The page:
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An important epigenetic modification is the methylation/demethylation of histone lysine residues. The first histone demethylase to be discovered was a lysine-specific demethylase 1, LSD1, a flavin containing enzyme which carries out the demethylation of di- and monomethyllysine 4 in histone H3. The removed methyl groups are oxidized to formaldehyde. This reaction is similar to those performed by dimethylglycine dehydrogenase and sarcosine dehydrogenase, in which protein-bound tetrahydrofolate (THF) was proposed to serve as an acceptor of the generated formaldehyde. We showed earlier that LSD1 binds THF with high affinity which suggests its possible participation in the histone demethylation reaction. In the cell, LSD1 interacts with co-repressor for repressor element 1 silencing transcription factor (CoREST). In order to elucidate the role of folate in the demethylating reaction we solved the crystal structure of the LSD1-CoREST-THF complex. In the complex, the folate-binding site is located in the active center in close proximity to flavin adenine dinucleotide. This position of the folate suggests that the bound THF accepts the formaldehyde generated in the course of histone demethylation to form 5,10-methylene-THF. We also show the formation of 5,10-methylene-THF during the course of the enzymatic reaction in the presence of THF by mass spectrometry. Production of this form of folate could act to prevent accumulation of potentially toxic formaldehyde in the cell. These studies suggest that folate may play a role in the epigenetic control of gene expression in addition to its traditional role in the transfer of one-carbon units in metabolism.
© 2014 The Protein Society.
A key event in Wnt signaling is conversion of TCF/Lef from a transcriptional repressor to an activator, yet how this switch occurs is not well understood. Here, we report an unanticipated role for X-linked inhibitor of apoptosis (XIAP) in regulating this critical Wnt signaling event that is independent of its antiapoptotic function. We identified DIAP1 as a positive regulator of Wingless signaling in a Drosophila S2 cell-based RNAi screen. XIAP, its vertebrate homolog, is similarly required for Wnt signaling in cultured mammalian cells and in Xenopus embryos, indicating evolutionary conservation of function. Upon Wnt pathway activation, XIAP is recruited to TCF/Lef where it monoubiquitylates Groucho (Gro)/TLE. This modification decreases affinity of Gro/TLE for TCF/Lef. Our data reveal a transcriptional switch involving XIAP-mediated ubiquitylation of Gro/TLE that facilitates its removal from TCF/Lef, thus allowing β-catenin-TCF/Lef complex assembly and initiation of a Wnt-specific transcriptional program.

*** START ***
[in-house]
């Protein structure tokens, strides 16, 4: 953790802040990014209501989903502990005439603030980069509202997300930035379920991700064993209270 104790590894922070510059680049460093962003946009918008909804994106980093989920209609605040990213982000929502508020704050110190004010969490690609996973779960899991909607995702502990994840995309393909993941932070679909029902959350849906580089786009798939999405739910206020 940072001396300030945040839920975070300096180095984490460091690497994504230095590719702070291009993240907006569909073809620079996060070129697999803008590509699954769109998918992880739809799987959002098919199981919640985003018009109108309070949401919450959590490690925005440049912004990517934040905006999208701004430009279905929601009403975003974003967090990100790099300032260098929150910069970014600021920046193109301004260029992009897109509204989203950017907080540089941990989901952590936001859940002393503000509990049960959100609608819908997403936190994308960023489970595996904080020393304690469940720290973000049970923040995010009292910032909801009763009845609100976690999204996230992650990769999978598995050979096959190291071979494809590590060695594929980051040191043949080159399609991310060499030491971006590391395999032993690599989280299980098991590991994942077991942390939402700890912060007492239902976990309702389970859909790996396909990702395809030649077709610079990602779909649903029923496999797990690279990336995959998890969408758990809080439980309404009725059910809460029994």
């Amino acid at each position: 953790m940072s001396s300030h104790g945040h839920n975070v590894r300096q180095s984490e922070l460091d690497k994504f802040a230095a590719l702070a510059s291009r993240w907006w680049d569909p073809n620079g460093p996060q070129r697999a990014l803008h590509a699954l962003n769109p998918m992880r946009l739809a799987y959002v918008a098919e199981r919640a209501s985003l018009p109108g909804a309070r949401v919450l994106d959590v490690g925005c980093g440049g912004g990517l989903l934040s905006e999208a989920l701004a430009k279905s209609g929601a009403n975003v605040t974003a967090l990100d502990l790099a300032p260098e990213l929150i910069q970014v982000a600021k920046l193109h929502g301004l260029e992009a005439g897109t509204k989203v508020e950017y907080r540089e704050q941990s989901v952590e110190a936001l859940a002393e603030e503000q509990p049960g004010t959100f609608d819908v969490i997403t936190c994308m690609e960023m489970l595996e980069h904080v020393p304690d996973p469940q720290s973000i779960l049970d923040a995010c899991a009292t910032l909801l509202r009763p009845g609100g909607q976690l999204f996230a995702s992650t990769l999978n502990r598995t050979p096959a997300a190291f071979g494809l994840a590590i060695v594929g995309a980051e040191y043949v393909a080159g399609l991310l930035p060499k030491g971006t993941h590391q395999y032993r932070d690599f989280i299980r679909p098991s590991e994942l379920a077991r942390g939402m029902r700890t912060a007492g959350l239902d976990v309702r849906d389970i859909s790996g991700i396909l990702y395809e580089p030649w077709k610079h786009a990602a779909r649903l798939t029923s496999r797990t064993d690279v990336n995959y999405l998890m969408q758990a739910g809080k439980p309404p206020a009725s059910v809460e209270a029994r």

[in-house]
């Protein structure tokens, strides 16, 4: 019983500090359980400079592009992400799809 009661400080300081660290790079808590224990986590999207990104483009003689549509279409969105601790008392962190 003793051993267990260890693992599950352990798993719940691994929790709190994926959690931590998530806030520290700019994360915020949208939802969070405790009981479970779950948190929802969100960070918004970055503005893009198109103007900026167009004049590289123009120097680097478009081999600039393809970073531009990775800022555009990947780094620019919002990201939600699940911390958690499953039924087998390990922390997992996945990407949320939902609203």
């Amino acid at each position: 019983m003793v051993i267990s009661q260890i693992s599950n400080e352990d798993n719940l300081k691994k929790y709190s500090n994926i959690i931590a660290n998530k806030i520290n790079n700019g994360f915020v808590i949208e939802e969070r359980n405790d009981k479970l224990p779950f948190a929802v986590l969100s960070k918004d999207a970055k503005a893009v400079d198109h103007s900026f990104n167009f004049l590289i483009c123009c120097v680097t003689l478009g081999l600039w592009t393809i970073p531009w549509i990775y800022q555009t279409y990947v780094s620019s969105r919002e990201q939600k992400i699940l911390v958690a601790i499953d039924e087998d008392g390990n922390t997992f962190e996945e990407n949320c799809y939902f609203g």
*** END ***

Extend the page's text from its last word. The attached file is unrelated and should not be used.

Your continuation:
Copyright Â© 2012 Elsevier Inc. All rights reserved.
Regulation of cell differentiation programs requires complex interactions between transcriptional and epigenetic networks. Elucidating the principal molecular events responsible for the establishment and maintenance of cell fate identities will provide important insights into how cell lineages are specified and maintained and will improve our ability to recapitulate cell differentiation events in vitro. In this study, we demonstrate that Nkx2.2 is part of a large repression complex in pancreatic β cells that includes DNMT3a, Grg3, and HDAC1. Mutation of the endogenous Nkx2.2 tinman (TN) domain in mice abolishes the interaction between Nkx2.2 and Grg3 and disrupts β-cell specification. Furthermore, we demonstrate that Nkx2.2 preferentially recruits Grg3 and HDAC1 to the methylated Aristaless homeobox gene (Arx) promoter in β cells. The Nkx2.2 TN mutation results in ectopic expression of Arx in β cells, causing β-to-α-cell transdifferentiation. A corresponding β-cell-specific deletion of DNMT3a is also sufficient to cause Arx-dependent β-to-α-cell reprogramming. Notably, subsequent removal of Arx in the β cells of Nkx2.2(TNmut/TNmut) mutant mice reverts the β-to-α-cell conversion, indicating that the repressor activities of Nkx2.2 on the methylated Arx promoter in β cells are the primary regulatory events required for maintaining β-cell identity.